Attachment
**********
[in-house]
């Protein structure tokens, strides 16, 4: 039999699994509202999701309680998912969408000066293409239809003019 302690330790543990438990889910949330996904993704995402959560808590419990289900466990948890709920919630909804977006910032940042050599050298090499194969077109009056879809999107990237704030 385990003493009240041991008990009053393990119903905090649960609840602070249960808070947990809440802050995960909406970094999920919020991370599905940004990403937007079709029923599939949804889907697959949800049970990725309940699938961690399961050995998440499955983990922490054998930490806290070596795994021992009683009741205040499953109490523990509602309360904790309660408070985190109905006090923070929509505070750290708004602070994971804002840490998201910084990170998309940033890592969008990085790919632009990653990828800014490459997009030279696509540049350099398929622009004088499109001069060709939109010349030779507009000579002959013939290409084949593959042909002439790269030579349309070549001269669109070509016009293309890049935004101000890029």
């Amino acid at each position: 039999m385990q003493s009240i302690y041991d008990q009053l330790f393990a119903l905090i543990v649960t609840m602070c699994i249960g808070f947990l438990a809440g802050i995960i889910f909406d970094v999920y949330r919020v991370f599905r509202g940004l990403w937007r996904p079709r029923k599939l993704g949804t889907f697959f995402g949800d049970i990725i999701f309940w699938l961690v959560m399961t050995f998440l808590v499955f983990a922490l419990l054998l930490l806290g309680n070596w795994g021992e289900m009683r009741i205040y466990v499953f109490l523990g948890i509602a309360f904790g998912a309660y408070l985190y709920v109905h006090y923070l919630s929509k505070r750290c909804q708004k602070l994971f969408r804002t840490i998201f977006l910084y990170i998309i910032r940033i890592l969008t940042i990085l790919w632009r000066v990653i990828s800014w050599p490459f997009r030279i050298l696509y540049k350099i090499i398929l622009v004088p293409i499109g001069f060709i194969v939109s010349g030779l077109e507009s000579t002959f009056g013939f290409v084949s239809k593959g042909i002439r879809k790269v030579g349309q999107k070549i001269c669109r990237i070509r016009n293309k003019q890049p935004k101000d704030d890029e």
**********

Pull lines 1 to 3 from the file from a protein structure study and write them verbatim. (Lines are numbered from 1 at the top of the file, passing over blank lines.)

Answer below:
[in-house]
């Protein structure tokens, strides 16, 4: 039999699994509202999701309680998912969408000066293409239809003019 302690330790543990438990889910949330996904993704995402959560808590419990289900466990948890709920919630909804977006910032940042050599050298090499194969077109009056879809999107990237704030 385990003493009240041991008990009053393990119903905090649960609840602070249960808070947990809440802050995960909406970094999920919020991370599905940004990403937007079709029923599939949804889907697959949800049970990725309940699938961690399961050995998440499955983990922490054998930490806290070596795994021992009683009741205040499953109490523990509602309360904790309660408070985190109905006090923070929509505070750290708004602070994971804002840490998201910084990170998309940033890592969008990085790919632009990653990828800014490459997009030279696509540049350099398929622009004088499109001069060709939109010349030779507009000579002959013939290409084949593959042909002439790269030579349309070549001269669109070509016009293309890049935004101000890029």
């Amino acid at each position: 039999m385990q003493s009240i302690y041991d008990q009053l330790f393990a119903l905090i543990v649960t609840m602070c699994i249960g808070f947990l438990a809440g802050i995960i889910f909406d970094v999920y949330r919020v991370f599905r509202g940004l990403w937007r996904p079709r029923k599939l993704g949804t889907f697959f995402g949800d049970i990725i999701f309940w699938l961690v959560m399961t050995f998440l808590v499955f983990a922490l419990l054998l930490l806290g309680n070596w795994g021992e289900m009683r009741i205040y466990v499953f109490l523990g948890i509602a309360f904790g998912a309660y408070l985190y709920v109905h006090y923070l919630s929509k505070r750290c909804q708004k602070l994971f969408r804002t840490i998201f977006l910084y990170i998309i910032r940033i890592l969008t940042i990085l790919w632009r000066v990653i990828s800014w050599p490459f997009r030279i050298l696509y540049k350099i090499i398929l622009v004088p293409i499109g001069f060709i194969v939109s010349g030779l077109e507009s000579t002959f009056g013939f290409v084949s239809k593959g042909i002439r879809k790269v030579g349309q999107k070549i001269c669109r990237i070509r016009n293309k003019q890049p935004k101000d704030d890029e």